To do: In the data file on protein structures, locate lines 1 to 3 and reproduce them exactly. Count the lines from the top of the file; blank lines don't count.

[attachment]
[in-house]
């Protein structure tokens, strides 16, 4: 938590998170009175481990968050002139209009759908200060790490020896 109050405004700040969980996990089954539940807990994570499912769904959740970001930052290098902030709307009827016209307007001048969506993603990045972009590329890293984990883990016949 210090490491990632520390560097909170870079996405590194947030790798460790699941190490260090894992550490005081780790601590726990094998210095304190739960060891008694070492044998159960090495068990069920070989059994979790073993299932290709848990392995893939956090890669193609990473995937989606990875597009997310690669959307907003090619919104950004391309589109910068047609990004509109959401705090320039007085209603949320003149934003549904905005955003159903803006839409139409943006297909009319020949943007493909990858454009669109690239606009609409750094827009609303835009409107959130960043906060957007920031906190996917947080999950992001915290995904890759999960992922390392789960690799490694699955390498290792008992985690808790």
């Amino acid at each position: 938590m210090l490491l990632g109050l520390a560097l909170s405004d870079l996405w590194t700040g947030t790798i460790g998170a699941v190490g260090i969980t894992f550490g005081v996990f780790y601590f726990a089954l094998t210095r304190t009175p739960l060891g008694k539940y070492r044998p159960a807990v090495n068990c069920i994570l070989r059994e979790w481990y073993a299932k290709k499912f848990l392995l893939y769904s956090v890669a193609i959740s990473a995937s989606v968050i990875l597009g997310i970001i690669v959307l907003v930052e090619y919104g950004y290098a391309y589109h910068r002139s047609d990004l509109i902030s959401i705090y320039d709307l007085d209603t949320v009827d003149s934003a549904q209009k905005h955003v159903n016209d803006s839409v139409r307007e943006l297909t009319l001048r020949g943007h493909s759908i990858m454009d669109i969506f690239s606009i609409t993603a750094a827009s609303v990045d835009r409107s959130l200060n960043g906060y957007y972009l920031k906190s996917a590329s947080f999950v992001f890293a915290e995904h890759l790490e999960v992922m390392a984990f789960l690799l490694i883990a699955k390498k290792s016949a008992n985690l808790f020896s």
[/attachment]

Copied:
[in-house]
């Protein structure tokens, strides 16, 4: 938590998170009175481990968050002139209009759908200060790490020896 109050405004700040969980996990089954539940807990994570499912769904959740970001930052290098902030709307009827016209307007001048969506993603990045972009590329890293984990883990016949 210090490491990632520390560097909170870079996405590194947030790798460790699941190490260090894992550490005081780790601590726990094998210095304190739960060891008694070492044998159960090495068990069920070989059994979790073993299932290709848990392995893939956090890669193609990473995937989606990875597009997310690669959307907003090619919104950004391309589109910068047609990004509109959401705090320039007085209603949320003149934003549904905005955003159903803006839409139409943006297909009319020949943007493909990858454009669109690239606009609409750094827009609303835009409107959130960043906060957007920031906190996917947080999950992001915290995904890759999960992922390392789960690799490694699955390498290792008992985690808790």
């Amino acid at each position: 938590m210090l490491l990632g109050l520390a560097l909170s405004d870079l996405w590194t700040g947030t790798i460790g998170a699941v190490g260090i969980t894992f550490g005081v996990f780790y601590f726990a089954l094998t210095r304190t009175p739960l060891g008694k539940y070492r044998p159960a807990v090495n068990c069920i994570l070989r059994e979790w481990y073993a299932k290709k499912f848990l392995l893939y769904s956090v890669a193609i959740s990473a995937s989606v968050i990875l597009g997310i970001i690669v959307l907003v930052e090619y919104g950004y290098a391309y589109h910068r002139s047609d990004l509109i902030s959401i705090y320039d709307l007085d209603t949320v009827d003149s934003a549904q209009k905005h955003v159903n016209d803006s839409v139409r307007e943006l297909t009319l001048r020949g943007h493909s759908i990858m454009d669109i969506f690239s606009i609409t993603a750094a827009s609303v990045d835009r409107s959130l200060n960043g906060y957007y972009l920031k906190s996917a590329s947080f999950v992001f890293a915290e995904h890759l790490e999960v992922m390392a984990f789960l690799l490694i883990a699955k390498k290792s016949a008992n985690l808790f020896s």